Monthly Archives: November 2012

Píngyáo The Hard Way

Since travelling on a budget, I’ve normally opted for the cheapest possible way to do anything. When I realised I could get a ‘hard seat’ ticket from Beijing to Píngyáo for half the price, it was snapped up. Twelve hours overnight, can it really be that bad? When I first boarded the overcrowded carriage, I wondered why it was called hard seat because the seats aren’t actually hard, in a few hours I found out why, it is actually hard on your sanity. I would say, hard seat is more like some kind of military training program, not a mode of transport, the overcrowding can get ridiculous during some periods and it is almost impossible to sleep, at one point I lay on the gangway floor and used my boots as a pillow to catch a few winks, and believe it of not, it was actually more comfortable than sitting. The comfort didn’t last long though as I was woke by the cold smokey air coming in from between the carriages and the sound of those who weren’t strong enough, looking for their marbles. Got talking to an old man next to me, it turns out he was younger than I was, he had just been on the train a few hours longer, that is what hard seat does to people. So when we arrived in Píngyáo destroyed, it really did feel like that was the hardest £7.50 I’d ever saved!

Píngyáo is China’s best preserved ancient walled town, basically China’s version of York except a little bit rough around the edges. The Shambles magic ball man was nowhere to be seen though…


We walked and cycled the streets aimlessly. Watched the locals playing cards and other games, stumbling across a bizarre funeral ceremony taking place in a narrow alley and attempted asking ‘where’s a chemist? I’d like to buy some cold sore cream’ in mandarin…



Píngyáo was a thriving merchant town during the Ming dynasty, but boomed during the Qing when the nation’s first banks were created to facilitate the vast amounts of silver being transferred from one place to another. To me, it really was like stepping back in time. During one pointless saunter we came across an oddball pet shop, selling caged monkeys. I didn’t agree with what I saw but couldn’t help but wonder if these animals were to be the newest pet of a spoilt child, or the next meal of a rich business man. The practice of eating monkey brain is not unheard of in Asia within the underground circle, and some believe it can cure impotence.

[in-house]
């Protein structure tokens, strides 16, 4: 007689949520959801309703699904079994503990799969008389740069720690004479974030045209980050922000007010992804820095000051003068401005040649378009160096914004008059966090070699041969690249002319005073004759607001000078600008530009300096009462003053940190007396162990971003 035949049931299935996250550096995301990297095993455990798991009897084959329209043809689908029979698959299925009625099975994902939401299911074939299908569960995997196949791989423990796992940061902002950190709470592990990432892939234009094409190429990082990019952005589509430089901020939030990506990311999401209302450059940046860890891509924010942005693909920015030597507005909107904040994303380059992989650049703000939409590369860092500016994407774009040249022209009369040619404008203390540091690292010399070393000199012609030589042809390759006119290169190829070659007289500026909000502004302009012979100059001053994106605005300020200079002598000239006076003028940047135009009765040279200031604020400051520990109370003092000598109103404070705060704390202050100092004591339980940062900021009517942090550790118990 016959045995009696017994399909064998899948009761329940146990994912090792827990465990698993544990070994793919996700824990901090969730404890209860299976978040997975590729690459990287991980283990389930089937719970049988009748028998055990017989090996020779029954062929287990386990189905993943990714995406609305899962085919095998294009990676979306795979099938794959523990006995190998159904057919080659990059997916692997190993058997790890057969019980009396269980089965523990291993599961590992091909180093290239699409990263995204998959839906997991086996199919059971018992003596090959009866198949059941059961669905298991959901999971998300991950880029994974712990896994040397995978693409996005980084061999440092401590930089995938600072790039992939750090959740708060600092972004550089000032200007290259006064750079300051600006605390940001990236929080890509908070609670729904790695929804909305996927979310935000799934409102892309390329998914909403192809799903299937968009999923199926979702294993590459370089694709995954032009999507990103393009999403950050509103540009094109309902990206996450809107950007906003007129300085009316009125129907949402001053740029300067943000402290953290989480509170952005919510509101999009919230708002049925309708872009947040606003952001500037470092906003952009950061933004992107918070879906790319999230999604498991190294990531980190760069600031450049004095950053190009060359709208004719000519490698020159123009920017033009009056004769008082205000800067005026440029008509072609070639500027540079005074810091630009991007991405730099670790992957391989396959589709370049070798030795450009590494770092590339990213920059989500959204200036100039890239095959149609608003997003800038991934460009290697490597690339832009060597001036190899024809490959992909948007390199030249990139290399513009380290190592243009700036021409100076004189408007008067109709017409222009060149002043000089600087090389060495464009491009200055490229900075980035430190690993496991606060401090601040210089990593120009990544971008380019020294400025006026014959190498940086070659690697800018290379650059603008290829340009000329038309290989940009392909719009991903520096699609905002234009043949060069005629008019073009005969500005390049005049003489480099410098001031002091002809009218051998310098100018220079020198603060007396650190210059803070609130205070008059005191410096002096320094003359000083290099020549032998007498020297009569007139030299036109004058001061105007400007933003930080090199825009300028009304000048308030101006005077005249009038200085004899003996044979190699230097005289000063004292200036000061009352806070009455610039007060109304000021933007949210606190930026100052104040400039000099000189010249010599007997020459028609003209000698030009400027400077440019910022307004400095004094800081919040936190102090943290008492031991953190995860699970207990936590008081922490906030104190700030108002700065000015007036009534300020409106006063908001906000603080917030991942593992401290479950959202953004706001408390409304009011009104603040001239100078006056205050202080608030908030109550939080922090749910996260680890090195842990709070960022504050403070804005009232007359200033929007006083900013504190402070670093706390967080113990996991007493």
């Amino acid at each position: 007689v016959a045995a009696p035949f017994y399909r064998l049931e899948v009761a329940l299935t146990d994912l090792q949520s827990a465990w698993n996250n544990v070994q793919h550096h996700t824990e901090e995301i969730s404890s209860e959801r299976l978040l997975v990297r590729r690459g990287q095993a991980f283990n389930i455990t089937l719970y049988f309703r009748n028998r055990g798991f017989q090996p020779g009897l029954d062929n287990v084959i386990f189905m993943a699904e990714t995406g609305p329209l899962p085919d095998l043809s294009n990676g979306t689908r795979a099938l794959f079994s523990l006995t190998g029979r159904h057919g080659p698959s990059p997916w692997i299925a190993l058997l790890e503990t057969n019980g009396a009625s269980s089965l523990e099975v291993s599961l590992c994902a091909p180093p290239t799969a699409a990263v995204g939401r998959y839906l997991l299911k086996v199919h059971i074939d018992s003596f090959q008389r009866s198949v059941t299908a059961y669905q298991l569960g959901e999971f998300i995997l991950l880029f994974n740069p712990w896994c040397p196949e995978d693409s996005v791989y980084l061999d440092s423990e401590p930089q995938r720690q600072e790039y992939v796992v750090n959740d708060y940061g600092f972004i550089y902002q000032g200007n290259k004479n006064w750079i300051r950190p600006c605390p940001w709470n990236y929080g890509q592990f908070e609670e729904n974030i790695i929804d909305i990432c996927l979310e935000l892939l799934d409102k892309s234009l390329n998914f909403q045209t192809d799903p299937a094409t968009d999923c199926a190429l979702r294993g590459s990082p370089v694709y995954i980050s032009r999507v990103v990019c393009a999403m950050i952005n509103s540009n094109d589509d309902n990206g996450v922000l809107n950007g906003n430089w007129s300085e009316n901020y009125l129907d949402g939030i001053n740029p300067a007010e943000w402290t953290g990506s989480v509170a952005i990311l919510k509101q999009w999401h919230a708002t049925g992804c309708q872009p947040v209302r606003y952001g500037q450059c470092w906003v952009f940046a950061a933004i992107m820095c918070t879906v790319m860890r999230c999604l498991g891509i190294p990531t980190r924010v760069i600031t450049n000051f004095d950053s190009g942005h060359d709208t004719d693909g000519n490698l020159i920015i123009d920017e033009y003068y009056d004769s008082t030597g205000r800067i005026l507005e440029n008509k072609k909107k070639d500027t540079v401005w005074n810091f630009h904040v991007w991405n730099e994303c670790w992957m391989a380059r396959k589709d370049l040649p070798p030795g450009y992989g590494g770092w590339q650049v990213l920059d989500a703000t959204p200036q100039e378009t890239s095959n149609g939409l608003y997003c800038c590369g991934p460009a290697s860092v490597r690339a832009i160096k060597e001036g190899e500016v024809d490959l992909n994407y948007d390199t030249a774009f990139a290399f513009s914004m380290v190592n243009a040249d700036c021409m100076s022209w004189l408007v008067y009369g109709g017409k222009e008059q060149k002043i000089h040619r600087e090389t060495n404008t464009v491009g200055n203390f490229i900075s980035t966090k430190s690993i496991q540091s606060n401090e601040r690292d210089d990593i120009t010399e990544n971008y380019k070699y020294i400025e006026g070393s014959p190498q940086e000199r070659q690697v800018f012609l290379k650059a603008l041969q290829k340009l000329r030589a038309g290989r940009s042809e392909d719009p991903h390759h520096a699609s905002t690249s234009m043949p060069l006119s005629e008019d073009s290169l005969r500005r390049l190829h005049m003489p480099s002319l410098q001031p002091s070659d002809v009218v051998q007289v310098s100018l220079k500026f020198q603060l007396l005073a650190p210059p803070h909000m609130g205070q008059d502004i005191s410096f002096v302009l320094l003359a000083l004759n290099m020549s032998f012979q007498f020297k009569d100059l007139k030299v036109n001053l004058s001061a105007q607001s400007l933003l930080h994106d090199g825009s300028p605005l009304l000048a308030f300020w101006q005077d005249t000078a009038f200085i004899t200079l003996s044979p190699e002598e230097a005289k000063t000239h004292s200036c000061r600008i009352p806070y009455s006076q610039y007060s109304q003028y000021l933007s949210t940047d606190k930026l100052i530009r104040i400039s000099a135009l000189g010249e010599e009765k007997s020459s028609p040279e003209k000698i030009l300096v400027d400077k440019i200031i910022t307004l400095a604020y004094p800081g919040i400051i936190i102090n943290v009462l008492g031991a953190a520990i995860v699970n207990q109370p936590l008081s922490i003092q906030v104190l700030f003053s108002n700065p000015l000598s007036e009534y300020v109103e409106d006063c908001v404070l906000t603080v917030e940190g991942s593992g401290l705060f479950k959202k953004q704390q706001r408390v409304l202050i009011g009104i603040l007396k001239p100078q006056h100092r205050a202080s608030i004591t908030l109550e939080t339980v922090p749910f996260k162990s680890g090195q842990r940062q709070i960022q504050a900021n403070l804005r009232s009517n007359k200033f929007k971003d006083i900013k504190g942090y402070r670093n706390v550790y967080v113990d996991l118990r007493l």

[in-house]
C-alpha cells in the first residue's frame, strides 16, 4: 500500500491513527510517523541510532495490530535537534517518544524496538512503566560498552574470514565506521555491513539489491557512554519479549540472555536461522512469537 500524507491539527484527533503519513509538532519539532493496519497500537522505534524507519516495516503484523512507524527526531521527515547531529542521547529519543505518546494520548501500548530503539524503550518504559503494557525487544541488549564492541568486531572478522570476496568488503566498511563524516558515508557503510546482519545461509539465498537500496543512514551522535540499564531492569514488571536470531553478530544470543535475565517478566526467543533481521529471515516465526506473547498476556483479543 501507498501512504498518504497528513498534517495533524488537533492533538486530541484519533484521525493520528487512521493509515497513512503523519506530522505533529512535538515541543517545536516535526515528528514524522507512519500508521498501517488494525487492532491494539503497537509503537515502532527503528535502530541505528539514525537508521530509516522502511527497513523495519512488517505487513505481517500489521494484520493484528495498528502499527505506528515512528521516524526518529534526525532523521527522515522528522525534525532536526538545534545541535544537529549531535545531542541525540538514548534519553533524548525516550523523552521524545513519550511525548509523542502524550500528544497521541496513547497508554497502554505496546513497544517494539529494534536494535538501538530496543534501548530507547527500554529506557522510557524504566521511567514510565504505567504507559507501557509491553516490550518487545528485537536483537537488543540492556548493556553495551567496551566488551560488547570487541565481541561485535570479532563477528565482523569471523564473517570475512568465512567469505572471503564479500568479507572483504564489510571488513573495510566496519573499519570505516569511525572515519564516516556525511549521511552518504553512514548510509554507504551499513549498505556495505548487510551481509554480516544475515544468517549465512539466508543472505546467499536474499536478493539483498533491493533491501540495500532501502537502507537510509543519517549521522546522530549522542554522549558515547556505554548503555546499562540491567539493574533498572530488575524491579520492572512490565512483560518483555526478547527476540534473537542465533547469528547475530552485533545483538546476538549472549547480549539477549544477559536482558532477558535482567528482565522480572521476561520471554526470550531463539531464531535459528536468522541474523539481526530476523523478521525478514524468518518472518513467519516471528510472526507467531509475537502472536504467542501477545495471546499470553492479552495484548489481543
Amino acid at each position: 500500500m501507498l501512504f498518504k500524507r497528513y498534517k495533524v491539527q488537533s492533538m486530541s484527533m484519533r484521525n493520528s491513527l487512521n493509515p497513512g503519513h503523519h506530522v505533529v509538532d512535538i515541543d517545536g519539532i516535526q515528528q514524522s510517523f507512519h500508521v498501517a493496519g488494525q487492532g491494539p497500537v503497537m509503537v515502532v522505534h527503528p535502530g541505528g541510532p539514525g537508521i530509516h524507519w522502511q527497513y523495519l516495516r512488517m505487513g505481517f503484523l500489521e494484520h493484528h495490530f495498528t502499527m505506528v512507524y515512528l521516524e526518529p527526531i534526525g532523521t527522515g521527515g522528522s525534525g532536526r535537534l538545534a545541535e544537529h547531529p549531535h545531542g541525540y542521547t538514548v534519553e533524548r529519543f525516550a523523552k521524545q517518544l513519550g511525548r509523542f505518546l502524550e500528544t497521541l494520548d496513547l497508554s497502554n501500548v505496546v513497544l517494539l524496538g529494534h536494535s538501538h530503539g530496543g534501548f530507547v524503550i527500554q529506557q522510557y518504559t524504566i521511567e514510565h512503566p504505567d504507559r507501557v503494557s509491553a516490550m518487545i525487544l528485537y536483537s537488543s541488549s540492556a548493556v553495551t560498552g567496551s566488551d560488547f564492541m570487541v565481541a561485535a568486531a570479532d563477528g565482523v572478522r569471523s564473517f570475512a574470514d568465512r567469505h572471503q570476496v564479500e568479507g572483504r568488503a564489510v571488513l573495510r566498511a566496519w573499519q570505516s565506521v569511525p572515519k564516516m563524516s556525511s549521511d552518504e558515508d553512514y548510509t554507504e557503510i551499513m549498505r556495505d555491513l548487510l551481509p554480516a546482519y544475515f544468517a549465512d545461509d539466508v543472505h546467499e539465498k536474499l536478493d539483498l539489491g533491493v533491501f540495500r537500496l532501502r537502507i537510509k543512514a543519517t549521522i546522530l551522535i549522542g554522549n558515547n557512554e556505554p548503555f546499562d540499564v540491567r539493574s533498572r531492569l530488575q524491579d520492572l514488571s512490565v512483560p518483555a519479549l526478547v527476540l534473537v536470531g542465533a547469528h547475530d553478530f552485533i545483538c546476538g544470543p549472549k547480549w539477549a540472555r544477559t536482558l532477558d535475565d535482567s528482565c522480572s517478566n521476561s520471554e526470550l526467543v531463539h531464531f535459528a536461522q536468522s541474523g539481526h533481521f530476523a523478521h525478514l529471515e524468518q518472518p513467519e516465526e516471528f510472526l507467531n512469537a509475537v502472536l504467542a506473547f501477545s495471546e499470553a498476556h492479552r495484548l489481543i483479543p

Píngyáo has been a nice place to do nothing in particular but submerge into Chinese culture, will be looking forward to seeing some more weird and wonderful things. After ten days in the land of the rising sun I have learned two things that the Chinese love. One, standing in doorways, it doesn’t matter if the room or train carriage is empty, someone always stands in a doorway. Two, pandas, they love everything panda, panda pants, panda hats, and like mackems, blue panda pop…



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Beijinger Style

Beijing’s summer palace was once a playground for the imperial court. Filled with pavilions, gardens, lakes, bridges and temples, it provided some nice views of Beijing. I couldn’t help but purchase a pointless item from one of the hawkers for one yuan…


Beijing hosted the Olympic games back in 2008, one of the main reasons why the city has become the modern wonder it is today. From the outside  the Olympic park looks like it has somewhat been left to rot, it was hard to imagine the spectacle that had taken place here four years ago. And by spectacle, I mean Boris Johnson waving the Union Jack around on the stage inside the bird’s nest like a dooly. It made me think how long this place could keep attracting the tourists in their droves, and whether the London Olympic park will suffer the same fate. Nevertheless, this marvel of architecture was great to see.




The leftover ‘friendlies of fuwa’ toys, a sad image of what the park has become

Jingshan park was made from the earth extracted from the moat around the forbidden city. It offers a good panoramic of the city itself for those too tight (or frugal) to go inside. The forbidden city is the very heart of ancient Beijing and so called because it was off limits for 500 years. Back then the price for uninvited admission was execution, now it’s about four quid and a couple of quid for each other building inside…